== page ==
This journalist would like to see peaceful revolution in this country and around the planet. I believe that breaking up the “two party system” will allow us to have a functioning Republic once again. I ask that you consider joining me in peaceful revolution by registering no party, Libertarian, Constitution, or Green Party. Aside from caucuses and primaries, you would still be allowed to vote for people from any party that you would like to support. I feel like the majority of current American citizens can align with one of the three mentioned parties without compromising their morals or their principles. Please talk to your coworkers, friends, family, parents, and grandparents about the other active parties in this country and their alternative options in Gary Johnson, Jill Stein, Darrell Caste, or NOTA (none of the above). A total of 494 Electoral Votes are in play for write in candidates. Currently, 43 States allow Write In Ballots for President of the United States. Most States require a candidate to register, however; Vermont, Wyoming,Oregon, New Hampshire, New Jersey, Iowa, Delaware, and Alabama do not require registration. It is a shame to me that you will not hear this on your nightly local news, nor your “public” news source. No one in this country has to feel like they are choosing between a lesser of two evils and no one in this country has to feel like their vote does not count!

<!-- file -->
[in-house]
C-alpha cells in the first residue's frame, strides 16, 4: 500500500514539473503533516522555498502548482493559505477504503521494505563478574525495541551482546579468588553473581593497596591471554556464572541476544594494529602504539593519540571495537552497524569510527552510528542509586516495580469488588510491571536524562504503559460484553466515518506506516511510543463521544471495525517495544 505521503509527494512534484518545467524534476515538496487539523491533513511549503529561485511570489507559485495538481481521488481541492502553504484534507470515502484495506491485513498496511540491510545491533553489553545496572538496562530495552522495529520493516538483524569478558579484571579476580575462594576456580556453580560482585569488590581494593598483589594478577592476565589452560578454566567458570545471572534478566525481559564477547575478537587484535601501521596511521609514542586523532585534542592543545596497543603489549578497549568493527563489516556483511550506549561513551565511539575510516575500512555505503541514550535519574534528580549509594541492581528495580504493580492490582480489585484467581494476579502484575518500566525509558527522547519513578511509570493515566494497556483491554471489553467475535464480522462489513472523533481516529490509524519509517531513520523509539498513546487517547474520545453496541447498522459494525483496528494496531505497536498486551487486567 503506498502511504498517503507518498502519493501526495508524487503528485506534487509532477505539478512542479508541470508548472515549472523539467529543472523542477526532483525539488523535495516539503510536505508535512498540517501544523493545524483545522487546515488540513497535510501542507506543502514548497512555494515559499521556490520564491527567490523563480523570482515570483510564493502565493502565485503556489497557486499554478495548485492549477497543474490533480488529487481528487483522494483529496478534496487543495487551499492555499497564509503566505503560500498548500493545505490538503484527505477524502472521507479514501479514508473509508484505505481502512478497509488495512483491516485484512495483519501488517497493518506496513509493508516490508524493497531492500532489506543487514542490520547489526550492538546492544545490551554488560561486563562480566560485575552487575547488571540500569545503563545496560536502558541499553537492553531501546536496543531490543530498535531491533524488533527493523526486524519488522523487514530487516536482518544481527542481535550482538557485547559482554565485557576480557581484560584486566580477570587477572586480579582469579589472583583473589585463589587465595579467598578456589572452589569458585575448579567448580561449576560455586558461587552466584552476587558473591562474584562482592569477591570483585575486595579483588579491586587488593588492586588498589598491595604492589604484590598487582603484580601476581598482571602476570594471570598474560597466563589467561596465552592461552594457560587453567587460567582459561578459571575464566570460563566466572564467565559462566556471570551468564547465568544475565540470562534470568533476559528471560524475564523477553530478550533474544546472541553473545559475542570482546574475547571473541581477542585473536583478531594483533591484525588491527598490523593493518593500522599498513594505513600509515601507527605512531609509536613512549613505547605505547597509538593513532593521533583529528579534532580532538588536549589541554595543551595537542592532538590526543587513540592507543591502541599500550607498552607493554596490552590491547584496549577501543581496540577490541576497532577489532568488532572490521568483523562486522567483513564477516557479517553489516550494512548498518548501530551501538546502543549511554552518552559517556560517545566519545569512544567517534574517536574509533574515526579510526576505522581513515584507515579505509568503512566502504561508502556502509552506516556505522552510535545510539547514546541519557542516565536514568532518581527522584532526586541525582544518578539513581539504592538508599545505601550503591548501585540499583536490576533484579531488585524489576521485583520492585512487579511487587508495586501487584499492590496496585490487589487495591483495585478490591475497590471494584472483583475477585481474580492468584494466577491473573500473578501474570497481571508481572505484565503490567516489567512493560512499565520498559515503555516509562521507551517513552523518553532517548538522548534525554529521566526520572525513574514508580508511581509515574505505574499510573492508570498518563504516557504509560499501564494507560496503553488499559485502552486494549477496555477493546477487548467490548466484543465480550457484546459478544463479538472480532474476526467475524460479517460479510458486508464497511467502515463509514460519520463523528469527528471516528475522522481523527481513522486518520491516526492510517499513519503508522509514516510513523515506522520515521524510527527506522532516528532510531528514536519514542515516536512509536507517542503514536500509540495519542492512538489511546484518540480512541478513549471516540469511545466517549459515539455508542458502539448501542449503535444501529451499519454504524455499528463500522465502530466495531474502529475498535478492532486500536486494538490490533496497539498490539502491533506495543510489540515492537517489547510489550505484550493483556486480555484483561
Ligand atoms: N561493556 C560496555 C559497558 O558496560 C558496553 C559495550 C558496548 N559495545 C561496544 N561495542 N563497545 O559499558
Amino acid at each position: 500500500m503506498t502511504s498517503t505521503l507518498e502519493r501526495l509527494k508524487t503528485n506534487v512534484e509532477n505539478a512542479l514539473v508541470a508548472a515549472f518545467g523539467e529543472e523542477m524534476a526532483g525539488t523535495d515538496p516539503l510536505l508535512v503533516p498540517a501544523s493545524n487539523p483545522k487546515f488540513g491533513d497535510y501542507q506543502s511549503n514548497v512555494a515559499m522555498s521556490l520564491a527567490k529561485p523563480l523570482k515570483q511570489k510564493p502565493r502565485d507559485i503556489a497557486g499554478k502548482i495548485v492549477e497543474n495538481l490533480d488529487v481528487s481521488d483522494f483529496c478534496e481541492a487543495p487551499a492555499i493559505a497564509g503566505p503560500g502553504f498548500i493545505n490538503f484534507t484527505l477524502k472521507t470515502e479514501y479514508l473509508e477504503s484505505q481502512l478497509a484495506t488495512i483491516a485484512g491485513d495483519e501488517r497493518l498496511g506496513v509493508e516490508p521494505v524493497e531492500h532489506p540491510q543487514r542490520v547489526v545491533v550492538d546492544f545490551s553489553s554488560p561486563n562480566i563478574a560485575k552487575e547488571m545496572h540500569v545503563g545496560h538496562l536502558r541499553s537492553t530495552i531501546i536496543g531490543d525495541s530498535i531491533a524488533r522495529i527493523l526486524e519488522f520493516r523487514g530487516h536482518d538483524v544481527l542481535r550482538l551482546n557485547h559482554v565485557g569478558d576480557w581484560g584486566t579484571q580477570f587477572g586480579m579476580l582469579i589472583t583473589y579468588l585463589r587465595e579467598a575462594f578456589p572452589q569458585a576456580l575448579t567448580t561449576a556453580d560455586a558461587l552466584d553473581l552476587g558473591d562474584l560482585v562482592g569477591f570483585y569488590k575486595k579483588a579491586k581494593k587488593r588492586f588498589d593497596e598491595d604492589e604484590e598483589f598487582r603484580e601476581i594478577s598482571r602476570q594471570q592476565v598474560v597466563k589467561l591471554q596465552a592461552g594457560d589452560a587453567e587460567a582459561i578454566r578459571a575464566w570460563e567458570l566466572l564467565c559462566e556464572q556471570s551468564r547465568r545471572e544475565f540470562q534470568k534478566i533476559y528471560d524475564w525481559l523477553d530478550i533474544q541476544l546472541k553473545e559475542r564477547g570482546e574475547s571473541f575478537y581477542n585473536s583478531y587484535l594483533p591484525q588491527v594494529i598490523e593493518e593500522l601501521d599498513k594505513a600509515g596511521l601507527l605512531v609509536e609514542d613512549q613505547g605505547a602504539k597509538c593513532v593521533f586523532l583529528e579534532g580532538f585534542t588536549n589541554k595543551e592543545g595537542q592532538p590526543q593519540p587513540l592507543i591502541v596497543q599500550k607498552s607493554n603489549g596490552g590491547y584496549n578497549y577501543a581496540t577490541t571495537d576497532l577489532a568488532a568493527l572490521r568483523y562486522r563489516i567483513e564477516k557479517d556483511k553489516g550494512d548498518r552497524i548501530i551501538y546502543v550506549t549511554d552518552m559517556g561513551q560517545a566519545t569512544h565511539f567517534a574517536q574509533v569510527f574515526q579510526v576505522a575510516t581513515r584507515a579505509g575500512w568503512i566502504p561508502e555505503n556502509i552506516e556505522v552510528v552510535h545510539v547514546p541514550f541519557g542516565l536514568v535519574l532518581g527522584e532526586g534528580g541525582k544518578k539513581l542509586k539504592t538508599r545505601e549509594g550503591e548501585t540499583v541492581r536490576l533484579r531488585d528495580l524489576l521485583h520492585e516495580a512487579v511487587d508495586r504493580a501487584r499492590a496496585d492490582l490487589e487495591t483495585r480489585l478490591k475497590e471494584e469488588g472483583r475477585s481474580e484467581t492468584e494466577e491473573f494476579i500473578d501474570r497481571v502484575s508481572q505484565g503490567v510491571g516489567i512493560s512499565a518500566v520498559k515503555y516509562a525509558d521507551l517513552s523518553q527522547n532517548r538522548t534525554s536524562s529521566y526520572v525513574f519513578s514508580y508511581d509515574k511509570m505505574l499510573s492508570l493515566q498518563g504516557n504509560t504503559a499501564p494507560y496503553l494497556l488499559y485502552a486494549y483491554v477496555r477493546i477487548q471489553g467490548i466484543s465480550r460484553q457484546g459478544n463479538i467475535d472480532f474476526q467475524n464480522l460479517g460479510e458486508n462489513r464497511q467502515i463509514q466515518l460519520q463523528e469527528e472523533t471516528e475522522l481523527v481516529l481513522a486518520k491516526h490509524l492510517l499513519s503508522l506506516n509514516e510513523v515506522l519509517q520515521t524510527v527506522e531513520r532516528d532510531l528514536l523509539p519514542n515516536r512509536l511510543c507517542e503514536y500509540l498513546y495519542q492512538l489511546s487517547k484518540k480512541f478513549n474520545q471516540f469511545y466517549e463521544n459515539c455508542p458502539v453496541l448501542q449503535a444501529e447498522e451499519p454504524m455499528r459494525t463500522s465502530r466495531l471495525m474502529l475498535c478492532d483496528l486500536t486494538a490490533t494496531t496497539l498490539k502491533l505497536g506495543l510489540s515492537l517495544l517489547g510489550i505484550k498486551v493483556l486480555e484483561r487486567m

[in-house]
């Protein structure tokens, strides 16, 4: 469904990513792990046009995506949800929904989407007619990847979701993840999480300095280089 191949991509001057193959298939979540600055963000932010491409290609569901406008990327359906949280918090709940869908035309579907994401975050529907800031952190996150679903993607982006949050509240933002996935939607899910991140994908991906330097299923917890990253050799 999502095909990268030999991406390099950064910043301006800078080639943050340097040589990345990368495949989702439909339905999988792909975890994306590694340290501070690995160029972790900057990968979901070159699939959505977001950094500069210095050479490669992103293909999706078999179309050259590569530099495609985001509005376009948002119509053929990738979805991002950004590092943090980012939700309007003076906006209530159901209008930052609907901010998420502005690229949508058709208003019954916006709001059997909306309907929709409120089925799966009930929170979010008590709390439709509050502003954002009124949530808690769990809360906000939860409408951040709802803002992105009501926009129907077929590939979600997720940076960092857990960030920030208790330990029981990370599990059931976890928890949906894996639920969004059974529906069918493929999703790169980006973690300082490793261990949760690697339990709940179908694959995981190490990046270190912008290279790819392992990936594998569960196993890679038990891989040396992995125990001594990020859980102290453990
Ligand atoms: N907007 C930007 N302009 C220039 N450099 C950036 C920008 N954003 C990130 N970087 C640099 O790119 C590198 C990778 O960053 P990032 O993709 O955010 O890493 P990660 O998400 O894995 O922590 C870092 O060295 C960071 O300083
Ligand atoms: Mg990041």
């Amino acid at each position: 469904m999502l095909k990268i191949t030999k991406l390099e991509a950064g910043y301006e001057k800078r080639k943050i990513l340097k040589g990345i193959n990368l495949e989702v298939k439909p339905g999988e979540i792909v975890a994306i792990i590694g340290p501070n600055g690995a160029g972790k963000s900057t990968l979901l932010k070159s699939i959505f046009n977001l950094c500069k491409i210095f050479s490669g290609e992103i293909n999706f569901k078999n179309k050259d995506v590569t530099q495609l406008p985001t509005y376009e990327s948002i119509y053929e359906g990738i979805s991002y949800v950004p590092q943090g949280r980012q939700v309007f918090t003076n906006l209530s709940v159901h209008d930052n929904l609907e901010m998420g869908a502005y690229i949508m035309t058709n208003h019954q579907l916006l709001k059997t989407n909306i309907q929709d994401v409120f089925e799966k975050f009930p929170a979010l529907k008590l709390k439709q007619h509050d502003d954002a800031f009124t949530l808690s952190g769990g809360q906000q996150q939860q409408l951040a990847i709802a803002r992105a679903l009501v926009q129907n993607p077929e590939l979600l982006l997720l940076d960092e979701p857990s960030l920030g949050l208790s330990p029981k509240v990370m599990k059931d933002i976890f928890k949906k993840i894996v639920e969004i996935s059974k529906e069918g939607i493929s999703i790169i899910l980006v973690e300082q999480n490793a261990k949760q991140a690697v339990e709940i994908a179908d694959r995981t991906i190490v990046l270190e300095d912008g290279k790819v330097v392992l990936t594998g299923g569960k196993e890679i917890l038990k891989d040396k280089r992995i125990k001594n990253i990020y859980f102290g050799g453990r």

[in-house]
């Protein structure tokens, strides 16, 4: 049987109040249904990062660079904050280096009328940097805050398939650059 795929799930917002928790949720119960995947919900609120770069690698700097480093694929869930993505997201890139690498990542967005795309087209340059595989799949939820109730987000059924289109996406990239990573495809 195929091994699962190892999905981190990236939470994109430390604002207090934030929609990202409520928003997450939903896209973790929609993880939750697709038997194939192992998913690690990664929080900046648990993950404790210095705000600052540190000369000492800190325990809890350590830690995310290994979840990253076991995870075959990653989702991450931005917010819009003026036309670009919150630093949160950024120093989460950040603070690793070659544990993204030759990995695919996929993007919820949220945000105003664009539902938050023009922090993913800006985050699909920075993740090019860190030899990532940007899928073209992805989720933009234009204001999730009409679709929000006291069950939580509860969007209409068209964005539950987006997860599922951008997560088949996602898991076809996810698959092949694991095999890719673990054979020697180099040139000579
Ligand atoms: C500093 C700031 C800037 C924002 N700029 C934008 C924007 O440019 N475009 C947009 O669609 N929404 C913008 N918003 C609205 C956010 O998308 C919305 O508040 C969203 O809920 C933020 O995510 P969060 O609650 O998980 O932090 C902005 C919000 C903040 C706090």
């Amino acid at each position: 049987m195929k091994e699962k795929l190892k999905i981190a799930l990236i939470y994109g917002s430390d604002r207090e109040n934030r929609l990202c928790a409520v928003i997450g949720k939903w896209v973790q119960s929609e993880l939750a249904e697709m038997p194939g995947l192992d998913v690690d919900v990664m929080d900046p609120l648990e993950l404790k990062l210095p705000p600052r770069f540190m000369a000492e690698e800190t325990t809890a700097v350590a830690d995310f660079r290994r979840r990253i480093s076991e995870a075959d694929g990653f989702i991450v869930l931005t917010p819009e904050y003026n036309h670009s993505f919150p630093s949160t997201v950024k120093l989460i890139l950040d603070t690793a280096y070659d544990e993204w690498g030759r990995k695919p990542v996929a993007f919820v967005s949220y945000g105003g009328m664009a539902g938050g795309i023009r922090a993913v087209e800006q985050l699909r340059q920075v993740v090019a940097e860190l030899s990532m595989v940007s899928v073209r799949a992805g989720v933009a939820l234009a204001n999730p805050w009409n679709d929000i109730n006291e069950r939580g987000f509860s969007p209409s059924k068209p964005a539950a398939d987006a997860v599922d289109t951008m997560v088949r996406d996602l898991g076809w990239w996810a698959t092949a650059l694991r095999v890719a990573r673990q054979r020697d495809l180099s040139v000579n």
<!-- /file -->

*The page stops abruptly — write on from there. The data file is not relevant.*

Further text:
“Burke said that there were Three Estates in Parliament; but, in the Reporters’ Gallery yonder, there sat a Fourth Estate, more important far than they all.“ Thomas Carlyle
Marco Battaglia writes for the Iowa Free Press and is a proud member of The Fourth Estate